avatar

zenmastering

Silverado

Posts: 155 Member Since: 21/02/2011

Lead

Jul 6 15 4:24 PM

Tags : :

Hi There,

I have a pair of Norberg BCS16B that need new foam surrounds for the woofers.  Information about these monitors is scarce and this is the place where I thought I might get some valid info.

Are foam surronds available?

What about  'new' woofers?

Any assistance greatly appreciated!

Graemme

Graemme Brown **Zen Mastering** Gabriola, Canada 1.604.874.9096 info AT zenmastering DOT net

Quote    Reply   
avatar

ssltech

Aqua Marine

Posts: 4,050 Member Since:22/01/2011

#2 [url]

Jul 7 15 8:18 AM

Foam surrounds for pretty much everything are available at very reasonable prices at Orange County Speaker... www.speakerrepair.com
I'd be inclined to try that first... and if you can't get replacement woofers, it may be the route you have to go anyway.

Quote    Reply   
avatar

strummer

Gold Finger

Posts: 355 Member Since:05/02/2011

#5 [url]

Jul 7 15 5:52 PM

I can second Keith's recommendation of Orange County Speakers. They've done surround replacements for me twice. Their customer service and quality of work were excellent.

Last Edited By: strummer Jul 7 15 5:54 PM. Edited 1 time.

Quote    Reply   
avatar

soapfoot

Ruby Baby

Posts: 7,310 Member Since:04/02/2011

#6 [url]

Jul 8 15 5:12 PM

I'll dissent from Keith slightly (and it's with much trepidation that I do so)--

In my experience, the BEST foam for surrounds right now is available from a seller named Rick Cobb. On eBay he goes by "looneytunes".

My experience primarily lies with old JBLs-- I've refoamed a total of 6 old JBLs of various sizes, and did one pair with the stuff you get from the more mainstream suppliers, and the other four drivers with Rick Cobb's surrounds. Cobb's are far and away more like the original foam (what came on JBLs, at least) in both look and compliance. I believe that they allow the speakers to perform most like they did from the factory.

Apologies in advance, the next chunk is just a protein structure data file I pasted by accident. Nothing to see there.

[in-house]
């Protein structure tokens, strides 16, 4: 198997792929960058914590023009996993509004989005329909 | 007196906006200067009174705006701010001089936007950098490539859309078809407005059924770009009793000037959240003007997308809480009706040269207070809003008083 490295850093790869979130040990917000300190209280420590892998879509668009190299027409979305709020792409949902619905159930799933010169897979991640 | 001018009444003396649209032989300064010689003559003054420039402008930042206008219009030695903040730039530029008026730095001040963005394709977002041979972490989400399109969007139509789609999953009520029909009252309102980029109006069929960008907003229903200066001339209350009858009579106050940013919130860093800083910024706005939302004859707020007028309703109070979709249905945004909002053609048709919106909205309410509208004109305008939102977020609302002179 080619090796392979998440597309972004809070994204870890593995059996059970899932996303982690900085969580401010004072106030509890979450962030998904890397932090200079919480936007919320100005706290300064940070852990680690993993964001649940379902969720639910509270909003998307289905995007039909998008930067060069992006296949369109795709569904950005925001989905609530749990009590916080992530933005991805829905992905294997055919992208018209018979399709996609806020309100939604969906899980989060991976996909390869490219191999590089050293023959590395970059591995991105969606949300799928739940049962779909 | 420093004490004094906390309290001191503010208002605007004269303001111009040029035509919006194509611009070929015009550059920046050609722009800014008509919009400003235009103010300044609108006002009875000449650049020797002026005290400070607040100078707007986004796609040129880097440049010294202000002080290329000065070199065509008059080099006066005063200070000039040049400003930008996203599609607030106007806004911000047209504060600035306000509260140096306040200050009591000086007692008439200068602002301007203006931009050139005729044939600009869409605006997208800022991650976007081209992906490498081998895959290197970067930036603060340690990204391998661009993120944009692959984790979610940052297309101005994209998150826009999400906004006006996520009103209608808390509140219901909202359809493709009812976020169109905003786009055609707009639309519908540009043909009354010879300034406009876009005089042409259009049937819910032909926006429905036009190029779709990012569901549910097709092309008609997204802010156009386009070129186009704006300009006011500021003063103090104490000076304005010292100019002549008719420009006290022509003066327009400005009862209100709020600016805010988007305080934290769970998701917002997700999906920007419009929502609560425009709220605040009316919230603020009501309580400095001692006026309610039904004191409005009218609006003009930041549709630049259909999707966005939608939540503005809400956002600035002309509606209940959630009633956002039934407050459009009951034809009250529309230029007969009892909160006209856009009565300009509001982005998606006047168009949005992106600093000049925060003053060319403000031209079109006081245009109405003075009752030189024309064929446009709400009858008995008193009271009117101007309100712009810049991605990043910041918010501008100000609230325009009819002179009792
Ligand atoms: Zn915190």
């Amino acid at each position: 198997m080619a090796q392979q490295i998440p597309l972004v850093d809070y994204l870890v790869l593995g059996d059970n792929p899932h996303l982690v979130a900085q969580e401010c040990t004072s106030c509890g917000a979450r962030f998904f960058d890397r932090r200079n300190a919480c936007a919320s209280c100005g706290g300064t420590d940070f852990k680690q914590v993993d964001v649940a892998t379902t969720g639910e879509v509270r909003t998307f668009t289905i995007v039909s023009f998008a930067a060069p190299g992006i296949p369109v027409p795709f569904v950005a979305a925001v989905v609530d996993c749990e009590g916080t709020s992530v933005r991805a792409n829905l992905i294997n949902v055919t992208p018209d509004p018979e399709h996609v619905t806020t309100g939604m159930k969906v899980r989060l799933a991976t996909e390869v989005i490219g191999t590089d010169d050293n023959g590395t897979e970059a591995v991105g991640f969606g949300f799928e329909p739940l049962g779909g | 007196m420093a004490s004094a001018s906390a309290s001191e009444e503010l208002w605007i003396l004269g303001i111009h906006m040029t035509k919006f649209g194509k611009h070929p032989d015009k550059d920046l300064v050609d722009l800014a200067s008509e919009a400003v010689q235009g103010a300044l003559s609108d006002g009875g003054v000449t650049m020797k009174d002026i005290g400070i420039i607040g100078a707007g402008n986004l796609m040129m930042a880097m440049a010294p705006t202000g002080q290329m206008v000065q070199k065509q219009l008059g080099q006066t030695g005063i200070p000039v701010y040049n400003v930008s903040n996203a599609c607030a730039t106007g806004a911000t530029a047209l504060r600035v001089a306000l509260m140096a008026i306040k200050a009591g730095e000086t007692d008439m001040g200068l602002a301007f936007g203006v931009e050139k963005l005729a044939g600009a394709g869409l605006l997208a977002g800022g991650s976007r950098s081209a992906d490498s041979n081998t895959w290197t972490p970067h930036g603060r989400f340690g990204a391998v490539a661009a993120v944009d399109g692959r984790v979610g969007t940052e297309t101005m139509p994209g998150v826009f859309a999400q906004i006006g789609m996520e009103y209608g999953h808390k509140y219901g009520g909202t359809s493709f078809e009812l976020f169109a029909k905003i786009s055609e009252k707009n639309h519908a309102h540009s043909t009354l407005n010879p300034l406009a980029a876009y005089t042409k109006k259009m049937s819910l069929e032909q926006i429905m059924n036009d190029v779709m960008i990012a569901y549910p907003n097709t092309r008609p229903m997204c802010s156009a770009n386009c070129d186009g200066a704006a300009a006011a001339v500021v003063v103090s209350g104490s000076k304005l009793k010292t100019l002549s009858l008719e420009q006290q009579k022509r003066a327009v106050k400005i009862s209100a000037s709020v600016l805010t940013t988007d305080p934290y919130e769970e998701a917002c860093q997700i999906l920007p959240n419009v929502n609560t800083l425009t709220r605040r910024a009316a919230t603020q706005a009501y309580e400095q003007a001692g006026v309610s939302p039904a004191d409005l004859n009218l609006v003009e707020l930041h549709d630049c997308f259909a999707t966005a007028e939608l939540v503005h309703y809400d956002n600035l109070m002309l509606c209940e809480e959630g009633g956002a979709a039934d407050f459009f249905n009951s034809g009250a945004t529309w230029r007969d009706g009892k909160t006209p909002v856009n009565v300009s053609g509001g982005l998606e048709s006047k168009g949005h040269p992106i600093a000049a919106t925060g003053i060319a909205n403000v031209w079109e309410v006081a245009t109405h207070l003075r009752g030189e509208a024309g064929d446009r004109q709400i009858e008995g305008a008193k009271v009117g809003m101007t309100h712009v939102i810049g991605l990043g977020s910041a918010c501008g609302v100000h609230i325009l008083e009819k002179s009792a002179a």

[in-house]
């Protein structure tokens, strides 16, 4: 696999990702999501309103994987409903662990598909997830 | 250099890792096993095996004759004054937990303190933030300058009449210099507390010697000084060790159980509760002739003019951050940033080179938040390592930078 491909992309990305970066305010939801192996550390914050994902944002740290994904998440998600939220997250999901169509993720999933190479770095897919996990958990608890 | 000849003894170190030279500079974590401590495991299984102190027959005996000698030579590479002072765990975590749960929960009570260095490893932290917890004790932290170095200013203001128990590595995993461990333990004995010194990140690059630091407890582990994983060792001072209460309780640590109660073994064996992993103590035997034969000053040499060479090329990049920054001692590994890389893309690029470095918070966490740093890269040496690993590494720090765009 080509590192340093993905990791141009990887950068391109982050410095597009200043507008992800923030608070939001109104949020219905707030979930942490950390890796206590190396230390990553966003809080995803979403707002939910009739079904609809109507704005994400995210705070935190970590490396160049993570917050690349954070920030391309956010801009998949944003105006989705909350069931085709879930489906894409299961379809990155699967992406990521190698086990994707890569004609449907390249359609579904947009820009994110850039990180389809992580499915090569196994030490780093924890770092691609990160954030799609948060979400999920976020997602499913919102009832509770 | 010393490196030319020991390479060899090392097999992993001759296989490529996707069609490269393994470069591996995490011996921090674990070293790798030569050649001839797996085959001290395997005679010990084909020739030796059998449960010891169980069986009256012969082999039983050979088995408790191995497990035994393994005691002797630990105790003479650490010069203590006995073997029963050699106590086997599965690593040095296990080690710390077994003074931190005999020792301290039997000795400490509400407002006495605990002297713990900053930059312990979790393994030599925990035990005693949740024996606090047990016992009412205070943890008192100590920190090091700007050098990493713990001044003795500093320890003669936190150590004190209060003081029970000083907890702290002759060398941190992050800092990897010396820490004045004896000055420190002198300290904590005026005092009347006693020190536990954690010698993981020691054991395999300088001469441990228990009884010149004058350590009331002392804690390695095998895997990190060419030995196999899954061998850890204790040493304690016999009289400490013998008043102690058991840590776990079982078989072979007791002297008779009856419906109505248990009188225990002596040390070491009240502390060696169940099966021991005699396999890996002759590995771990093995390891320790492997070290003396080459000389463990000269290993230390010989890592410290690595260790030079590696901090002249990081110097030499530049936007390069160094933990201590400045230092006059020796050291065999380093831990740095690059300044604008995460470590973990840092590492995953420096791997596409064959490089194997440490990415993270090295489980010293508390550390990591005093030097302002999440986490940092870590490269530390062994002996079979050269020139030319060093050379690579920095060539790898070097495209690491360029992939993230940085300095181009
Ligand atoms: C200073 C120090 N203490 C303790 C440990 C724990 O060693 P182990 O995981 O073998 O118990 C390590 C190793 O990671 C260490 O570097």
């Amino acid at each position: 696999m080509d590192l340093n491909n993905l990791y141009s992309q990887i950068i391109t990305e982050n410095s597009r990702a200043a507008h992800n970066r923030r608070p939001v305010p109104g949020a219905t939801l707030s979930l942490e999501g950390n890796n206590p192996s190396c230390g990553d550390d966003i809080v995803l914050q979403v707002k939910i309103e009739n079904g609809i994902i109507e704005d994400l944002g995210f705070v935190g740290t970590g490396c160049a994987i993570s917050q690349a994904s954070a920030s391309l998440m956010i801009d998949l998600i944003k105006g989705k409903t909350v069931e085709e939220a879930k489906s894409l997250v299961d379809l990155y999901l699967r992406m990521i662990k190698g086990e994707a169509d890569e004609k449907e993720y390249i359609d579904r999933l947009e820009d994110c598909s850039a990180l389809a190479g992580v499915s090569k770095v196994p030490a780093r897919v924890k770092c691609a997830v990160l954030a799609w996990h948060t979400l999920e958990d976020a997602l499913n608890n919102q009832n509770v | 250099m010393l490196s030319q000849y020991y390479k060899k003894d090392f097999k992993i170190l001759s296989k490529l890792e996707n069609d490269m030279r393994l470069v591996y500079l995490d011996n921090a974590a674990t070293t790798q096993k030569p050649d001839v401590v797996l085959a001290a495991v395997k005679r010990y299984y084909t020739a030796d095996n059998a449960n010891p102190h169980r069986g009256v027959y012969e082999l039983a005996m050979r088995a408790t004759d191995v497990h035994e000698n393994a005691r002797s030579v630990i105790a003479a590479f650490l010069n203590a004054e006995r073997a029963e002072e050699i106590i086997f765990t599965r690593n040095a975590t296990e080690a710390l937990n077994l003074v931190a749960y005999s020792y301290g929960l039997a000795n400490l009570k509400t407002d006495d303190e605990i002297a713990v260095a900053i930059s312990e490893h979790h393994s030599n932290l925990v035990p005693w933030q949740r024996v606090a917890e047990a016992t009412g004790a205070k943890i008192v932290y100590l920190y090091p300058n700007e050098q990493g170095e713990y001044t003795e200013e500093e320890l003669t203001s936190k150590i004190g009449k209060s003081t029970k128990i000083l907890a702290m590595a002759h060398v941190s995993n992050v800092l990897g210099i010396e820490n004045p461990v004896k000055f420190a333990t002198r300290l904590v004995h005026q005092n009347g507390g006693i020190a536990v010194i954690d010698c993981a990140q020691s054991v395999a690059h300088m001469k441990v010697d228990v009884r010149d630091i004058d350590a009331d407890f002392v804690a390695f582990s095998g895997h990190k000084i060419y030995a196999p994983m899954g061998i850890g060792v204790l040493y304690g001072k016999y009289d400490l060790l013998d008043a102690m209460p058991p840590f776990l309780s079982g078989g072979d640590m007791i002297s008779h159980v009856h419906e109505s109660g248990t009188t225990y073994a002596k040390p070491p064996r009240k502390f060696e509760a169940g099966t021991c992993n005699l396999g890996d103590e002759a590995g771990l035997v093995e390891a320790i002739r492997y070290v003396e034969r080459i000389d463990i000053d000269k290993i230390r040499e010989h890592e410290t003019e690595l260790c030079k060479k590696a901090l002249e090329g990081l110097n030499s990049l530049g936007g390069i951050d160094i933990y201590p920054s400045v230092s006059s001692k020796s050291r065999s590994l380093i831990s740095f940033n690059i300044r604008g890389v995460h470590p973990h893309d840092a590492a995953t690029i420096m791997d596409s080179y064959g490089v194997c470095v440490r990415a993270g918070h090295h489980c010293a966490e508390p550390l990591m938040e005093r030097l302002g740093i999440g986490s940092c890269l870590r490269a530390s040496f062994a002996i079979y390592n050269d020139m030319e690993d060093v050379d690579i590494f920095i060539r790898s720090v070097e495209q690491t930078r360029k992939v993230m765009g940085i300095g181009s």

At the very least, I would do some research and look around.

Best of luck!

brad allen williams

Quote    Reply   
avatar

soapfoot

Ruby Baby

Posts: 7,310 Member Since:04/02/2011

#8 [url]

Jul 9 15 8:51 AM

I know! It's foolhardy to disagree with Keith on any technical matter! And it's also a risky proposition to do a DIY re-surround job the first time. But my very first go-round was better than a pair I had professionally re-done by an authorized JBL service center (though JBL does NOT sell factory re-surround kits, and does not recommend re-surrounding... they recommend a full re-cone instead).

I like to use a 30 cycle tone to keep the voice coil centered in the gap while the glue dries. I have a few tricks...

I remove as much of the old surround as I can through mechanical means. A lot of times it will just crumble off. Usually there's still a fair bit of residue left on the back of the cone (or front, if the surround attaches to the front of the cone). I like to use a AAA battery with alligator clips to lift the cone just enough to allow me better access to the back side. I disconnect it periodically (when not directly needing to access some bit) so as to avoid letting heat build up in the voice coil (just a precaution).

I've found that isopropyl alcohol on a cotton swab is very good at dissolving and removing this residue, at least on JBLs. Obviously you do NOT want to get the cone wet-- it's an exercise in care. But with patience, you can get the cone cleaned to a perfectly clear, flat surface. I like to inspect with a pen light before proceeding.